In the year 2000, the average global temperature increased about 33°F since the 70's. Each summer, temperatures are expected to continue rising at this rate. Whether you realize it or not, building owners all over the city have been paying more and more every summer. Hotter temperatures mean hotter rooftops, and rooftops – especially black ones – are notorious for absorbing heat and transmitting it to the rooms below. As rooms heat up, residents are forced to turn up the AC or simply deal with it.
Most cities have a greater abundance of dark surfaces and roofs, making urban areas retain larger amounts of heat than surrounding rural areas. This phenomenon is called Urban Heat Island (UHI).
Because dark roofs have low albedo and retain more heat, city residences tend to use more energy to cool their homes. On a hot summer day, a dark roof could reach temperatures up to 185°F*.
For You. The higher temperature means increased energy consumptions for cooling and higher electricity bill.
For Everyone. Increase in energy usage releases more greenhouse gases by burning more fossil fuels.
For the Future. With the current rate of greenhouse gas emissions, studies show that by 2100, a hot summer day would reach temperatures of roughly 137°F**!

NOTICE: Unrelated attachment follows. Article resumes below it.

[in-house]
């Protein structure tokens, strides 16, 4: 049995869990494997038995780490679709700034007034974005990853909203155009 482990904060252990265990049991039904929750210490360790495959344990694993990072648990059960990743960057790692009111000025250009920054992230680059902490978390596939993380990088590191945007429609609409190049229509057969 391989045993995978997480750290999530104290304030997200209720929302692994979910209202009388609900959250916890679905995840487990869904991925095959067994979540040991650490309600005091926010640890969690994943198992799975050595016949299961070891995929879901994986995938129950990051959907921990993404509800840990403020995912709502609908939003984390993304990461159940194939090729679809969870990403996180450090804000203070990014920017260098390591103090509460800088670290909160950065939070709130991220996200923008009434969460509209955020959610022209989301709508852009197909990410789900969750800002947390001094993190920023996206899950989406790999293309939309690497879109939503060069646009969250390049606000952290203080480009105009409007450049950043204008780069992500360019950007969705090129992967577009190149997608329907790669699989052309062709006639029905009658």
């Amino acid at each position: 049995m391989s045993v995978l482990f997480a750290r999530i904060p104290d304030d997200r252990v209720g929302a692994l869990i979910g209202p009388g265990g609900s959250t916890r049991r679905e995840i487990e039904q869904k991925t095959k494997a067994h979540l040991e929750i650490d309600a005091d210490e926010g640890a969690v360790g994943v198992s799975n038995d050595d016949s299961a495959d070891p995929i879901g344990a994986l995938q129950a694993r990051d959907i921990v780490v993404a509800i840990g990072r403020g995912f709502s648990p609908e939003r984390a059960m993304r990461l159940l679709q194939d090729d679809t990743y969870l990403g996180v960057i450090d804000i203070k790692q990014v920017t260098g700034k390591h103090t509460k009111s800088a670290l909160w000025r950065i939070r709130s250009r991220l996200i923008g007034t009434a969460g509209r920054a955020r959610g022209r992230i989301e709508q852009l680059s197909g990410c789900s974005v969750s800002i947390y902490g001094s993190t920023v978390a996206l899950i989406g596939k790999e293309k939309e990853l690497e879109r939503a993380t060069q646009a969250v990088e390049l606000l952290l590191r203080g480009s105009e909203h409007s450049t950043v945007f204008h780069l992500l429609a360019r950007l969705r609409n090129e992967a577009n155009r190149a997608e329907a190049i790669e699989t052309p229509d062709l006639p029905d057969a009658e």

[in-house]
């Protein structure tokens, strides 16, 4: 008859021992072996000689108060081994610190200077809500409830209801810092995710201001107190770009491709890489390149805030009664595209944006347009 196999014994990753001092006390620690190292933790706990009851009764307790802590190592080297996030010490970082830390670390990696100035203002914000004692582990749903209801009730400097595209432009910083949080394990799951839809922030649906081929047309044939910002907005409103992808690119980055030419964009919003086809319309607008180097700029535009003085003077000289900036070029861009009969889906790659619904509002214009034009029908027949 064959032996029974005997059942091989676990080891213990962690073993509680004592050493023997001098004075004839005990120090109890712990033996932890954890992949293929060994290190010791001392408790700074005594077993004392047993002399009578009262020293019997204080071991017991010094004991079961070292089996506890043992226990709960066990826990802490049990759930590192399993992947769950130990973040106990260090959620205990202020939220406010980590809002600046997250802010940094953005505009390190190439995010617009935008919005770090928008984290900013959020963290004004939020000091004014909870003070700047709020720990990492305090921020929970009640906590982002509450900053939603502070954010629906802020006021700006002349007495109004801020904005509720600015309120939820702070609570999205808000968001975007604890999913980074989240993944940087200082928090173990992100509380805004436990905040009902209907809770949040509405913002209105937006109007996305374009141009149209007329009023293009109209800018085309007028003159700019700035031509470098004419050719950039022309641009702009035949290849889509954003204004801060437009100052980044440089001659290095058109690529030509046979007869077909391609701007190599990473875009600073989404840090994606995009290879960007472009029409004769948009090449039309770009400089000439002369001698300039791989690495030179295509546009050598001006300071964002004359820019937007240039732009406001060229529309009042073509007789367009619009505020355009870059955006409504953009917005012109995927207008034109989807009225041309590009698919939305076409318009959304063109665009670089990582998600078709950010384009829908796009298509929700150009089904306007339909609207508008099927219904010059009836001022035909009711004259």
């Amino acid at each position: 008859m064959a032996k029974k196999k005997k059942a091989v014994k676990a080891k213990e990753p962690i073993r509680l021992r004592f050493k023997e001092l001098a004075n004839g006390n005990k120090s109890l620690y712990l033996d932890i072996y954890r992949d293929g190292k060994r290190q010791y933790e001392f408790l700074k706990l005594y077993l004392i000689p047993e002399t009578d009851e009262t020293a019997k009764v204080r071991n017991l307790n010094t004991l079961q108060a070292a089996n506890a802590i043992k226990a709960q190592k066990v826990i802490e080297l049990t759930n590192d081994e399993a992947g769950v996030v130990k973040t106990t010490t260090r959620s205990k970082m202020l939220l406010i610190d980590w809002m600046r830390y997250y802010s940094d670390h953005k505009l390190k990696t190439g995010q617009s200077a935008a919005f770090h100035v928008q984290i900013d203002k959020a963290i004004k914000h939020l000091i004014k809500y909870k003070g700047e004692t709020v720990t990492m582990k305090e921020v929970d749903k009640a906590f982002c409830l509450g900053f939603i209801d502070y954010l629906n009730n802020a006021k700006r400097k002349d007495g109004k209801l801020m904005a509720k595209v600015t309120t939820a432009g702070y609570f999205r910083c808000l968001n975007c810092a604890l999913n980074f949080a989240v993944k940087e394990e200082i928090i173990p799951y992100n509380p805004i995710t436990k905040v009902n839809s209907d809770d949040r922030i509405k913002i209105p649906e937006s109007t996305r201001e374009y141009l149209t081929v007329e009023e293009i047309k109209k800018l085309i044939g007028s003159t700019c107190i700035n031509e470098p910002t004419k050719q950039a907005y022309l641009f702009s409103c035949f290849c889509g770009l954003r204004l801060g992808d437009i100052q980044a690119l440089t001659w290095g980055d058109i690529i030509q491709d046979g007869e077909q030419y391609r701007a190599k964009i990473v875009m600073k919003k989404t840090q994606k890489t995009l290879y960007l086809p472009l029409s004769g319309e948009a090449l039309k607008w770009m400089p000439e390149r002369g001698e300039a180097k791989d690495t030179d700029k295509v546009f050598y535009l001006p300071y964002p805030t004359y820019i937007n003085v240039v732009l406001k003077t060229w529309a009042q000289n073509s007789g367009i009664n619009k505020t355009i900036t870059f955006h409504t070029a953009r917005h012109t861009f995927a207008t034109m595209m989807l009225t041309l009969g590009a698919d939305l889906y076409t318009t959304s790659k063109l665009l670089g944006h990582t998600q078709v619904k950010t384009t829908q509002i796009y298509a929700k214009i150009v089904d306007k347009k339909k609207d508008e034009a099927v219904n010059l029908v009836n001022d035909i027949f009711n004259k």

A collection of Urban Heat Islands can considerably contribute to Global Warming or the more correct term, Climate Change. In 1896, Svante Arrhenius predicted that doubling carbon emissions could raise global temperatures 5-6° C or 41-42° F***. Effects could, and has begun to, cause animal extinction, climate fluctuations, and glacier melting, which will endanger entire ecosystems and consequential effect human lifestyles. Not to mention sea level rising, which is a real and imminent threat, especially for the Southern parts of NYC.
"By 2100 scientists project that sea levels along New York's coastlines and estuaries will likely be 18 to 50 inches higher, though they could be as much as 75 inches higher."
* Wong, Hogan, Rosenberg, & Denny . Reducing Urban Heating Islands: Cool Roofs. US EPA.
** Meehl, Washington, Collins, Arblaster, Hu, Buja, Strand, & Teng . How Much More Global Warming and Sea Level Rise? Science, Volume 307.
*** Houghton, J. . Global Warming. Institute of Physics Publishing.